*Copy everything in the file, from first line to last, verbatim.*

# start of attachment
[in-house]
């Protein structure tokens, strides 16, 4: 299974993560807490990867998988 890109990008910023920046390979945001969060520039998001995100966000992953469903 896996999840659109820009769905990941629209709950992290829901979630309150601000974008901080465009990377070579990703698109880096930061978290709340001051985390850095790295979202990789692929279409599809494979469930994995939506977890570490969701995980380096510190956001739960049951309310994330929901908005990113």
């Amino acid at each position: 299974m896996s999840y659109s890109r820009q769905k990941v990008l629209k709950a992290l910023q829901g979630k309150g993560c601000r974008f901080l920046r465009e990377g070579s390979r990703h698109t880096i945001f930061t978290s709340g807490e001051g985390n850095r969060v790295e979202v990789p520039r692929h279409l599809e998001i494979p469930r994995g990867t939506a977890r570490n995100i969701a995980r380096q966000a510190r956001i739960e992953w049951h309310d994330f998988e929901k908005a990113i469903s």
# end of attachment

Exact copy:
[in-house]
């Protein structure tokens, strides 16, 4: 299974993560807490990867998988 890109990008910023920046390979945001969060520039998001995100966000992953469903 896996999840659109820009769905990941629209709950992290829901979630309150601000974008901080465009990377070579990703698109880096930061978290709340001051985390850095790295979202990789692929279409599809494979469930994995939506977890570490969701995980380096510190956001739960049951309310994330929901908005990113």
């Amino acid at each position: 299974m896996s999840y659109s890109r820009q769905k990941v990008l629209k709950a992290l910023q829901g979630k309150g993560c601000r974008f901080l920046r465009e990377g070579s390979r990703h698109t880096i945001f930061t978290s709340g807490e001051g985390n850095r969060v790295e979202v990789p520039r692929h279409l599809e998001i494979p469930r994995g990867t939506a977890r570490n995100i969701a995980r380096q966000a510190r956001i739960e992953w049951h309310d994330f998988e929901k908005a990113i469903s």